If ever a public row was going to kick off during LGBT history month, it was going to be over a Member of Parliament accompanying a drag queen called Flow Job to a primary school in Renfrewshire.
Mhairi Black MP defended the event and dismissed concerns as “homophobic”, but Education Secretary John Swinney questioned the decision and said parents have raised “understandable concerns”.
Now, I must state that this is not a column about LGBT-inclusive education, which is a separate topic.
However, as a father of two primary schoolchildren, I share the parental concern that an adult entertainer named after a sex act and with an accessible pornographic social media profile is not an appropriate candidate to attend a primary school.
I also object to claims that children observe drag queens at pantomime given that this school is in Ferguslie Park, which is home to two of Scotland’s 10 most deprived datazones.
A pantomime is simply out of reach for the majority of low income families in the area.
I knew nothing about Drag Queen Story Time, until I heard the first event of its kind took place at Dundee Central Library in July 2018.
These events are generally held in libraries and public spaces across the UK and are an entirely opt-in and voluntary option for parents to educate their children on LGBT inclusion.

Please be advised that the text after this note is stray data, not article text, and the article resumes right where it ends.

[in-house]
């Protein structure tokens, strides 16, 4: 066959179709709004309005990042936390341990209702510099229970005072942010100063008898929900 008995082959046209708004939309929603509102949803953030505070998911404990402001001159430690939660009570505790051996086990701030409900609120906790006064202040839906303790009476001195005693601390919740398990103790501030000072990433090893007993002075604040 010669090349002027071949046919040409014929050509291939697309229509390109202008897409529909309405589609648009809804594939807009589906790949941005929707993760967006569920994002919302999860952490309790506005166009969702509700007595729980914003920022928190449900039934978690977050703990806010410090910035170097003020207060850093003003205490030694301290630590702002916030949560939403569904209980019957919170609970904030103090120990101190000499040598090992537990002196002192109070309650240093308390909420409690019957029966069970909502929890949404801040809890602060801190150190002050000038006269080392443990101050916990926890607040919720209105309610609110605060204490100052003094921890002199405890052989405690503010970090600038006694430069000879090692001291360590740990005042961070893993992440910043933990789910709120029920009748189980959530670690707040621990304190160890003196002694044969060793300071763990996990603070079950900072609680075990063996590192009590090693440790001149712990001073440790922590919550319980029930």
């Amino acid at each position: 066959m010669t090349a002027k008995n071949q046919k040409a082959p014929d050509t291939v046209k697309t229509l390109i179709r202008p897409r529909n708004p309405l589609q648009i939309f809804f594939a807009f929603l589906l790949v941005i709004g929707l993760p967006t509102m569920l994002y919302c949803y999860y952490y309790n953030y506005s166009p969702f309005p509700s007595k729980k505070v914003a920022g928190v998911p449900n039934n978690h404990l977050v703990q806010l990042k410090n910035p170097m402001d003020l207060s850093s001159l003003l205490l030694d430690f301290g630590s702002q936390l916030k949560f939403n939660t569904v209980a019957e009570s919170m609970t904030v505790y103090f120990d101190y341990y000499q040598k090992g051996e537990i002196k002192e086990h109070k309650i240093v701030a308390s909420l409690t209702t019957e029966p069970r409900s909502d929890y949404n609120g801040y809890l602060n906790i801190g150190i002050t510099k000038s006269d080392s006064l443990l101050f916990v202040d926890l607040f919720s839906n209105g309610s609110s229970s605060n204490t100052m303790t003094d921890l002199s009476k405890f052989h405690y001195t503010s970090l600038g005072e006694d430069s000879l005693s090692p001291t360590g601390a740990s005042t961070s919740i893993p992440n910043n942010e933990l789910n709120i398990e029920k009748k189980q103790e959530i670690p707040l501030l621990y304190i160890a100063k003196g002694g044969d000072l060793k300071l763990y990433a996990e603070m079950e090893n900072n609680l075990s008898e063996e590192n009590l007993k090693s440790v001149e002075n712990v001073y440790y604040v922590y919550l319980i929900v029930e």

While a great deal has already been said about the event in Paisley, there is a perspective around equality in Scotland which, I feel, has been sorely overlooked.
Read more from Ewan Gurr here
Less than a month ago, only 15 minutes from Glencoats Primary School in Paisley, an event due to host American evangelist Franklin Graham at the SEC in Glasgow was cancelled by its principal shareholder, Glasgow City Council.
Graham has previously expressed support for Donald Trump and concerns over LGBT issues.
Council leader Susan Aitken dismissed claims this was an issue of free speech, but said: “How Mr Graham expresses his views could breach the council’s statutory equalities duties.”
However, both Franklin Graham and his father, the late Billy Graham, have spoken in Scotland many times.
The event organiser states their events proclaim the good news of “God’s love and forgiveness” and, having myself attended a Franklin Graham event in Perth in 1999, I think the decision to cancel the date in May is precisely an attempt to suppress free speech.
The organiser has taken legal action against the council with support from 330 churches, forcing it to explain its decision.
When we are welcoming drag queens into our schools, which is a relatively new phenomenon, but banning people from preaching a message that has had a place in Scottish society for many centuries, I do not see equality but rather inequality.
Until our definition of equality has the elasticity to permit voices with whom we disagree, we must recognise we are not the defenders of equality but its oppressor.